Judicial Ethics Advisory Committee

Opinion Number: 2017-13
Date of Issue: June 24, 2017


May a judge serve as the executor of an estate, a guardian, and/or a trustee on behalf of close relatives?

ANSWER: Yes, so long as the service will not interfere with the proper performance of judicial duties and the activities do not pose a likelihood of litigation before the court on which the judge serves.



The inquiring judge, who is now retired but continues to serve as a Senior Judge, has been confronted with a rather tragic family situation. The judge was named as executor1 in the wills of the judge’s sister and brother-in-law. The brother-in-law recently died and the sister has been diagnosed with dementia and is unable to handle financial decisions. This unfortunate occurrence will call for the appointment of a guardianship. Finally, the judge likely will need to serve as trustee for the sister’s disabled son. All of the judge’s relatives reside in a different state and own no assets in Florida. The judge inquires whether the Code of Judicial Conduct forbids serving in the capacity of executor, guardian, and/or trustee.



Judges’ extrajudicial activities are governed by Canon 5 of the Code of Judicial Conduct. In general, Canon 5 exists to deter judges from such undesirable actions as cashing in on the prestige of their office, detracting from the responsibilities of their profession, and - most relevant to the present inquiry - necessitating frequent disqualification. Canon 5E prohibits judges from serving in a fiduciary capacity such as an “executor, administrator or other personal representative, trustee, guardian, attorney in fact or other fiduciary” with the exception of family members or their estates. Even in that situation, however, judges are cautioned that such service would “interfere with the proper performance of judicial duties” or result in “proceedings that would ordinarily come before the judge, or if the estate, trust, or ward becomes involved in adversary proceedings in the court on which the judge serves.”

Based on the information provided by the inquiring judge this Committee believes the contemplated activities would be permissible under Canon 5E. Among the factors that have led the Committee to this conclusion are (a) the closeness of the familial relationship; (b) the fact no other relatives appear to be qualified to provide the assistance; (c) the fact, noted above, that the relatives do not live in Florida, thus eliminating the likelihood of local court proceedings; and (d) the fact the relatives’ assets and investments are fairly concentrated, thus helping to minimize the judge’s time.

It should be noted that this Committee has chosen to draft this opinion as if the inquiry had come from a judge still on active service. As noted in Florida Judicial Ethics Advisory Committee Opinion 14-22, Canon 5E does not apply to “[a] retired judge eligible to serve on assignment to temporary judicial duty, hereinafter referred to as ‘senior judge.’” See Fla. Code of Jud. Conduct, Application of the Code of Judicial Conduct.



Fla. Code of Jud. Conduct, Canon 5E; Application of the Code of Judicial Conduct

Fla. JEAC Op. 14-22


The Judicial Ethics Advisory Committee is expressly charged with rendering advisory opinions interpreting the application of the Code of Judicial Conduct to specific circumstances confronting or affecting a judge or judicial candidate.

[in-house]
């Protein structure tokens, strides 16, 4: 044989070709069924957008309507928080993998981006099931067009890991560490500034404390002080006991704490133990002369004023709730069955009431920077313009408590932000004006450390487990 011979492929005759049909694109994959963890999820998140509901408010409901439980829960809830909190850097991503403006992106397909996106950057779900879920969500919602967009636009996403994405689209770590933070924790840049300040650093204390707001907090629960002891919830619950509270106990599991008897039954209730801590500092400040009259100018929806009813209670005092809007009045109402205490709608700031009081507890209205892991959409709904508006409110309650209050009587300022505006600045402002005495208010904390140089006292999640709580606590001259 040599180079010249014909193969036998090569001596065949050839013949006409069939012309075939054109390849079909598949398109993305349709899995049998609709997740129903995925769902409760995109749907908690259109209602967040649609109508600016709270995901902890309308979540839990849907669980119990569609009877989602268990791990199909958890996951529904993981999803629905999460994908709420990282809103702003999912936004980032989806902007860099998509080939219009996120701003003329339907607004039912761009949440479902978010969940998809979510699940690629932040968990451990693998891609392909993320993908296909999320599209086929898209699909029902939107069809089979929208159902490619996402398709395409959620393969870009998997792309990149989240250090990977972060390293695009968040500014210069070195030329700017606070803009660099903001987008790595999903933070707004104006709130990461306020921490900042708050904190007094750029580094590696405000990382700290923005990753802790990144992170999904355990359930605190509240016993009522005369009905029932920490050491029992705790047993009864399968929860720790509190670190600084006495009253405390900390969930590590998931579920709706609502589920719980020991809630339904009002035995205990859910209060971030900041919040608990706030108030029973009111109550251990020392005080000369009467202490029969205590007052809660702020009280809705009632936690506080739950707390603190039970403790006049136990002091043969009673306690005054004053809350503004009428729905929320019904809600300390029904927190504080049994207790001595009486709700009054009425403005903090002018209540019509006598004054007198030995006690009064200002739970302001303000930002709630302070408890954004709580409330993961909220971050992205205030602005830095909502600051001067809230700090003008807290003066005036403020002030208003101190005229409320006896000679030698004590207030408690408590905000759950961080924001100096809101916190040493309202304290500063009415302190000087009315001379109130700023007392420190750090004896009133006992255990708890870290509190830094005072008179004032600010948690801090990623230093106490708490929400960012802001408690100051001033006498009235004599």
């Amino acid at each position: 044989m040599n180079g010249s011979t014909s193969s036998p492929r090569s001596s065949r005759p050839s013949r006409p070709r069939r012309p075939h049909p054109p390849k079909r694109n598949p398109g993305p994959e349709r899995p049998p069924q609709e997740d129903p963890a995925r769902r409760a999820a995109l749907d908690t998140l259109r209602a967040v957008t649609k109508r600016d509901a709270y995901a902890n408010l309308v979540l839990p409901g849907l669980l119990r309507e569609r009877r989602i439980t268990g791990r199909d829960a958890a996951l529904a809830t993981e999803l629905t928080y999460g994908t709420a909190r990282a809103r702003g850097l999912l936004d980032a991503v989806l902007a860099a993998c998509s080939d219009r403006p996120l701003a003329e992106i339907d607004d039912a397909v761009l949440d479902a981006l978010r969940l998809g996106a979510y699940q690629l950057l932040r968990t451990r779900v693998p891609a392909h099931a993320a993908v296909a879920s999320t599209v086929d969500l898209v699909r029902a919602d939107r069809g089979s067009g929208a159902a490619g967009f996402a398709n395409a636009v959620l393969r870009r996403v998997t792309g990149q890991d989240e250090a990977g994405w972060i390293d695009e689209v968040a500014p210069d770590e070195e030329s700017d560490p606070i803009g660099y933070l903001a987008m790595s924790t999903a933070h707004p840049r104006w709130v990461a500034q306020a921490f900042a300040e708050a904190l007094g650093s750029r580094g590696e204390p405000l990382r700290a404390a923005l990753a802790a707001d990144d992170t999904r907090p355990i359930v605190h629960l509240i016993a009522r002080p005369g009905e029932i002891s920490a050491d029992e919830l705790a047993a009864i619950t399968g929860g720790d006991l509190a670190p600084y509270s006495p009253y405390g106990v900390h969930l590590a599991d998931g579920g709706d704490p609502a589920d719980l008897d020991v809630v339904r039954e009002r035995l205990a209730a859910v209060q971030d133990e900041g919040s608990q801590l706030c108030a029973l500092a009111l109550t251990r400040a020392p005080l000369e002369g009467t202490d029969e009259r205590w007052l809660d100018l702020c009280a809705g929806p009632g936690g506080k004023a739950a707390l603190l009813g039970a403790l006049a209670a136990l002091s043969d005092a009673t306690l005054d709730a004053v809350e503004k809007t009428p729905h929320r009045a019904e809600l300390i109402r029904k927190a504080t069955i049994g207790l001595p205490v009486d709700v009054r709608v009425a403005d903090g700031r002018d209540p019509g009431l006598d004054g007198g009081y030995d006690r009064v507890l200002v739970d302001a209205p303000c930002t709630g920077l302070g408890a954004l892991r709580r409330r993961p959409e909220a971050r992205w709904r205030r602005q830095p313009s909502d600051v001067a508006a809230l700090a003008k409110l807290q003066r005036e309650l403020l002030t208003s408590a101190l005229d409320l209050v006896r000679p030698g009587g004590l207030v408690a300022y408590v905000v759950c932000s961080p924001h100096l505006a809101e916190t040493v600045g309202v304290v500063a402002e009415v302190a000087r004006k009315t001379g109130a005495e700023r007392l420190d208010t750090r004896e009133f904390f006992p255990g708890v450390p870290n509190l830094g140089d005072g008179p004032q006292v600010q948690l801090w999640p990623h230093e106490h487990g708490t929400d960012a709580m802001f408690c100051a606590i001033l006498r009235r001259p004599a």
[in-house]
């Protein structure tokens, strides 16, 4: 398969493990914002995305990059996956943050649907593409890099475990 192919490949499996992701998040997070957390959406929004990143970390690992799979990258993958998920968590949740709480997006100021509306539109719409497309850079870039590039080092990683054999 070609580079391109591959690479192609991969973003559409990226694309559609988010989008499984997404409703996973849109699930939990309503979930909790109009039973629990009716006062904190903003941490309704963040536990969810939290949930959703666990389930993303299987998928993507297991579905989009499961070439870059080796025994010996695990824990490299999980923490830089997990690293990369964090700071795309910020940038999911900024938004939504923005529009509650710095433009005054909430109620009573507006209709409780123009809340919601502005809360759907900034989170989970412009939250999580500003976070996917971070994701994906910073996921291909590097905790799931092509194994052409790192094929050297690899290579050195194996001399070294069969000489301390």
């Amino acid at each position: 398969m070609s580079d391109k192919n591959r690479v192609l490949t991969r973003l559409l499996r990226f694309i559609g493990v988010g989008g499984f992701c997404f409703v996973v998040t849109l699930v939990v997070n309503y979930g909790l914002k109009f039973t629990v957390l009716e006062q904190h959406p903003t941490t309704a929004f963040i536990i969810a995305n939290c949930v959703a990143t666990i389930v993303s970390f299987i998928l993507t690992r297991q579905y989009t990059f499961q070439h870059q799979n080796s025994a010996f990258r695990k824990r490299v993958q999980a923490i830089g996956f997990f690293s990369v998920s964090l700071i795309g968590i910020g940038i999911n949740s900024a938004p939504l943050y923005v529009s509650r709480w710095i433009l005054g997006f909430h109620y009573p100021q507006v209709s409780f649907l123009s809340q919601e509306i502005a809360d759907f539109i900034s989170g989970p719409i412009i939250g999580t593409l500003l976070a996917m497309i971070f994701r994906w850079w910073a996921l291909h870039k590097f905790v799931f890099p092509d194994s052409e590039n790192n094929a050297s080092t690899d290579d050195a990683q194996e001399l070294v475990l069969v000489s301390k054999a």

Its opinions are advisory to the inquiring party, to the Judicial Qualifications Commission, and to the judiciary at large. Conduct that is consistent with an advisory opinion issued by the Committee may be evidence of good faith on the part of the judge, but the Judicial Qualifications Commission is not bound by the interpretive opinions of the Committee. See Petition of the Committee on Standards of Conduct Governing Judges, 698 So. 2d 834 (Fla. 1997).However, in reviewing the recommendations of the Judicial Qualifications Commission for discipline, the Florida Supreme Court will consider conduct in accordance with a Committee opinion as evidence of good faith. See id.

The Committee expresses no view on whether any proposed conduct of an inquiring judge is consistent with substantive law which governs any proceeding over which the inquiring judge may preside.  The Committee only has authority to interpret the Code of Judicial Conduct, and therefore its opinions deal only with whether the proposed conduct violates a provision of that Code.

For further information, contact Judge Spencer D. Levine, Chair, Judicial Ethics Advisory Committee, Fourth District Court of Appeal, 1525 Palm Beach Lakes Blvd., West Palm Beach, FL 33401

Participating Members:
Judge Roberto Arias, Judge Nina Ashenafi-Richardson, Judge W. Joel Boles, Judge Michael Andrews, Judge Miguel de la O, Judge James A. Edwards, Mark Herron, Esquire, Judge Barbara Lagoa, Judge Spencer D. Levine, Judge K. Douglas Henderson, Patricia E. Lowry, Esquire, Judge Michael Raiden.

All Judicial Ethics Advisory Committee opinions, subject matter indices, and a search engine are available on the Sixth Circuit’s website at www.jud6.org under Opinions. Committee opinions and related finding tools are also accessible on the Florida Supreme Court’s website at www.floridasupremecourt.org as a secondary posting under Court Opinions.

Copies furnished to:
Inquiring judge (Name of the Inquiring Judge deleted)
Justice Charles T. Canady, Justice Liaison
John A Tomasino, Clerk of Supreme Court
All Committee Members
Executive Director of the Judicial Qualifications Committee
Office of the State Courts Administrator


1. We employ this term in lieu of “personal representative” because it is used in the state where the judge’s family members reside.